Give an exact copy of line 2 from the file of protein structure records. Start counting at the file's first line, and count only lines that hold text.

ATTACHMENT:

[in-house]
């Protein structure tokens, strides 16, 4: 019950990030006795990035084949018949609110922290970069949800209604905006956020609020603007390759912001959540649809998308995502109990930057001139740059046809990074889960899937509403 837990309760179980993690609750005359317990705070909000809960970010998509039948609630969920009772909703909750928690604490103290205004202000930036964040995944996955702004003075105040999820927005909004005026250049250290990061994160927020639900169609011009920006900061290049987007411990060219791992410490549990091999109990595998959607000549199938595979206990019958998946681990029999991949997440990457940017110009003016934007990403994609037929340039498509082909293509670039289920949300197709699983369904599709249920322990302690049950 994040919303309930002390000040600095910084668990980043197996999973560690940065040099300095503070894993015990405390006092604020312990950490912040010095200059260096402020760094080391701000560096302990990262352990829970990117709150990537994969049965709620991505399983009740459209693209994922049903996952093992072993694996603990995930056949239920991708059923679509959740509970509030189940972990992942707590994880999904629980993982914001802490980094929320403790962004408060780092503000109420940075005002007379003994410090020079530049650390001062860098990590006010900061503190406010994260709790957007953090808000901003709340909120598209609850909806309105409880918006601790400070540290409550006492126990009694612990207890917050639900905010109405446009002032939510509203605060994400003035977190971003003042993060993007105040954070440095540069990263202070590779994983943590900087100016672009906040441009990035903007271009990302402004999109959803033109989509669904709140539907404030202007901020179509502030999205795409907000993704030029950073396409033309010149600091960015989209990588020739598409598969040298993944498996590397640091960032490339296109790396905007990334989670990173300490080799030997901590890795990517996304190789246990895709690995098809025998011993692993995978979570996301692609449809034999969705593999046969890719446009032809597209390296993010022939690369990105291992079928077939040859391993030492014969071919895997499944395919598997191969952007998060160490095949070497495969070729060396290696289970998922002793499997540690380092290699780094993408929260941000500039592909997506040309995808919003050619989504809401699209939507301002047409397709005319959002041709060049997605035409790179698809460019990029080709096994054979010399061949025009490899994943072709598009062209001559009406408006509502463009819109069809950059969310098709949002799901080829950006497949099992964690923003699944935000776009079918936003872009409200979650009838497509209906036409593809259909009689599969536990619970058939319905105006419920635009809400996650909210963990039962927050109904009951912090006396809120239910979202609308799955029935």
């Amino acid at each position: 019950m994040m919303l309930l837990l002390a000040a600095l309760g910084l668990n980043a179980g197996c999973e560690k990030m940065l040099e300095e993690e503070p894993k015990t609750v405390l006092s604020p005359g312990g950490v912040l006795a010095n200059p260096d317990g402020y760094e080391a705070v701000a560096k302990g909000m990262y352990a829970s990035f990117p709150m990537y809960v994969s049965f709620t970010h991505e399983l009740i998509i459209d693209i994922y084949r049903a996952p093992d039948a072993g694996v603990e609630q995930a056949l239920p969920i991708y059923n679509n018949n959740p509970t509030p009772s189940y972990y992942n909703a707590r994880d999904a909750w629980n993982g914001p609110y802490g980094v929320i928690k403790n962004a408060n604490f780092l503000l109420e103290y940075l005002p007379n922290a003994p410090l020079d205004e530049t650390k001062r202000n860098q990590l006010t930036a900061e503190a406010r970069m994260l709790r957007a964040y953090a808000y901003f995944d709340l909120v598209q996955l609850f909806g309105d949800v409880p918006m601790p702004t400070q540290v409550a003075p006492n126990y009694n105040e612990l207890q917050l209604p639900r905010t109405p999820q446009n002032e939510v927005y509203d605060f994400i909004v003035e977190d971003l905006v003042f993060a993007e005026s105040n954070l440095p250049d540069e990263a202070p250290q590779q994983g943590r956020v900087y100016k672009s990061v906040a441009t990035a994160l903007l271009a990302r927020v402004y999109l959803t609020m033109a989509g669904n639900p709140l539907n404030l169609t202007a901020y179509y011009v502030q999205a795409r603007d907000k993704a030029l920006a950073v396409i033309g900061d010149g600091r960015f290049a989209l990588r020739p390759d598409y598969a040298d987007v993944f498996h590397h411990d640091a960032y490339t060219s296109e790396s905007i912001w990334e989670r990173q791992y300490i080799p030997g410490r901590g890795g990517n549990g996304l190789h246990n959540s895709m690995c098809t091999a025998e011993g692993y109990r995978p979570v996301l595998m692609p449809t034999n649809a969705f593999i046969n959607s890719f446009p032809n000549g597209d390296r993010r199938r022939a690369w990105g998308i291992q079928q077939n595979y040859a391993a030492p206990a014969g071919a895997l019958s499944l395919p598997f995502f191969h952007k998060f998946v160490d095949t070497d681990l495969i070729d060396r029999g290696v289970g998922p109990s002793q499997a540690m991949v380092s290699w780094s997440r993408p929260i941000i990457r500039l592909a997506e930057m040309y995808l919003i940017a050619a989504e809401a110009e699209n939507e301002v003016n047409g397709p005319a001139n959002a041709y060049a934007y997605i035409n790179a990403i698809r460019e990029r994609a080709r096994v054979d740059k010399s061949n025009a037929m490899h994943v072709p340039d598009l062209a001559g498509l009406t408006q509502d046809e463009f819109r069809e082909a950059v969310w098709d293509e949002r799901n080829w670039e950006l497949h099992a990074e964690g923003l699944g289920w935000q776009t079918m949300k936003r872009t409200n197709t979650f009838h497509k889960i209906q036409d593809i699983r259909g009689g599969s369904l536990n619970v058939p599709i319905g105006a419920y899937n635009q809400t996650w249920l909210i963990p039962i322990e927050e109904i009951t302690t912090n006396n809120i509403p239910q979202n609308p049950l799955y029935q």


């Protein structure tokens, strides 16, 4: 019950990030006795990035084949018949609110922290970069949800209604905006956020609020603007390759912001959540649809998308995502109990930057001139740059046809990074889960899937509403 837990309760179980993690609750005359317990705070909000809960970010998509039948609630969920009772909703909750928690604490103290205004202000930036964040995944996955702004003075105040999820927005909004005026250049250290990061994160927020639900169609011009920006900061290049987007411990060219791992410490549990091999109990595998959607000549199938595979206990019958998946681990029999991949997440990457940017110009003016934007990403994609037929340039498509082909293509670039289920949300197709699983369904599709249920322990302690049950 994040919303309930002390000040600095910084668990980043197996999973560690940065040099300095503070894993015990405390006092604020312990950490912040010095200059260096402020760094080391701000560096302990990262352990829970990117709150990537994969049965709620991505399983009740459209693209994922049903996952093992072993694996603990995930056949239920991708059923679509959740509970509030189940972990992942707590994880999904629980993982914001802490980094929320403790962004408060780092503000109420940075005002007379003994410090020079530049650390001062860098990590006010900061503190406010994260709790957007953090808000901003709340909120598209609850909806309105409880918006601790400070540290409550006492126990009694612990207890917050639900905010109405446009002032939510509203605060994400003035977190971003003042993060993007105040954070440095540069990263202070590779994983943590900087100016672009906040441009990035903007271009990302402004999109959803033109989509669904709140539907404030202007901020179509502030999205795409907000993704030029950073396409033309010149600091960015989209990588020739598409598969040298993944498996590397640091960032490339296109790396905007990334989670990173300490080799030997901590890795990517996304190789246990895709690995098809025998011993692993995978979570996301692609449809034999969705593999046969890719446009032809597209390296993010022939690369990105291992079928077939040859391993030492014969071919895997499944395919598997191969952007998060160490095949070497495969070729060396290696289970998922002793499997540690380092290699780094993408929260941000500039592909997506040309995808919003050619989504809401699209939507301002047409397709005319959002041709060049997605035409790179698809460019990029080709096994054979010399061949025009490899994943072709598009062209001559009406408006509502463009819109069809950059969310098709949002799901080829950006497949099992964690923003699944935000776009079918936003872009409200979650009838497509209906036409593809259909009689599969536990619970058939319905105006419920635009809400996650909210963990039962927050109904009951912090006396809120239910979202609308799955029935």